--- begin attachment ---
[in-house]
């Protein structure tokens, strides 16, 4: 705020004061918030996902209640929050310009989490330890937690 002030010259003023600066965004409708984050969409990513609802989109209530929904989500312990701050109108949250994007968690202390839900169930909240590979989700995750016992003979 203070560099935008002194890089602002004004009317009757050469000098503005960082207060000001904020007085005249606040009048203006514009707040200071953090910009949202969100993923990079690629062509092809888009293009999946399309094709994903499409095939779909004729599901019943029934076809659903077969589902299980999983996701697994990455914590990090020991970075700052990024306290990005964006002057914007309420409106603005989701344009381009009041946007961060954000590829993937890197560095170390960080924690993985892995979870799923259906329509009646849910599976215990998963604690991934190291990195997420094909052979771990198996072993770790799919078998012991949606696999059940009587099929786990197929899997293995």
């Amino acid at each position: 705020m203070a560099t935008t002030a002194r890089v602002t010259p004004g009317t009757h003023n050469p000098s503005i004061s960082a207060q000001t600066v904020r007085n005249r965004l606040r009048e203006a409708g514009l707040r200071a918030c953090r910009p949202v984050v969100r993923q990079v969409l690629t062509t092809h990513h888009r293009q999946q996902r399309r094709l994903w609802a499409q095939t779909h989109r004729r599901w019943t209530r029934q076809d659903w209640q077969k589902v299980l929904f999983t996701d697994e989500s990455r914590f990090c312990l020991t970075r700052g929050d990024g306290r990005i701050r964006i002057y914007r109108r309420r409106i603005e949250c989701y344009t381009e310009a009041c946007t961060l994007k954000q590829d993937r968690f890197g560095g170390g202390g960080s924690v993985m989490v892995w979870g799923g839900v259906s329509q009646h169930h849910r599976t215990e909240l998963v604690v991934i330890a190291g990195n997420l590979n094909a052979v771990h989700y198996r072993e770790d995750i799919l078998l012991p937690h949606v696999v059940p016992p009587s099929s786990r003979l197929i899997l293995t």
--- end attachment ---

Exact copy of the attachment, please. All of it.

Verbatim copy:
[in-house]
């Protein structure tokens, strides 16, 4: 705020004061918030996902209640929050310009989490330890937690 002030010259003023600066965004409708984050969409990513609802989109209530929904989500312990701050109108949250994007968690202390839900169930909240590979989700995750016992003979 203070560099935008002194890089602002004004009317009757050469000098503005960082207060000001904020007085005249606040009048203006514009707040200071953090910009949202969100993923990079690629062509092809888009293009999946399309094709994903499409095939779909004729599901019943029934076809659903077969589902299980999983996701697994990455914590990090020991970075700052990024306290990005964006002057914007309420409106603005989701344009381009009041946007961060954000590829993937890197560095170390960080924690993985892995979870799923259906329509009646849910599976215990998963604690991934190291990195997420094909052979771990198996072993770790799919078998012991949606696999059940009587099929786990197929899997293995």
């Amino acid at each position: 705020m203070a560099t935008t002030a002194r890089v602002t010259p004004g009317t009757h003023n050469p000098s503005i004061s960082a207060q000001t600066v904020r007085n005249r965004l606040r009048e203006a409708g514009l707040r200071a918030c953090r910009p949202v984050v969100r993923q990079v969409l690629t062509t092809h990513h888009r293009q999946q996902r399309r094709l994903w609802a499409q095939t779909h989109r004729r599901w019943t209530r029934q076809d659903w209640q077969k589902v299980l929904f999983t996701d697994e989500s990455r914590f990090c312990l020991t970075r700052g929050d990024g306290r990005i701050r964006i002057y914007r109108r309420r409106i603005e949250c989701y344009t381009e310009a009041c946007t961060l994007k954000q590829d993937r968690f890197g560095g170390g202390g960080s924690v993985m989490v892995w979870g799923g839900v259906s329509q009646h169930h849910r599976t215990e909240l998963v604690v991934i330890a190291g990195n997420l590979n094909a052979v771990h989700y198996r072993e770790d995750i799919l078998l012991p937690h949606v696999v059940p016992p009587s099929s786990r003979l197929i899997l293995t």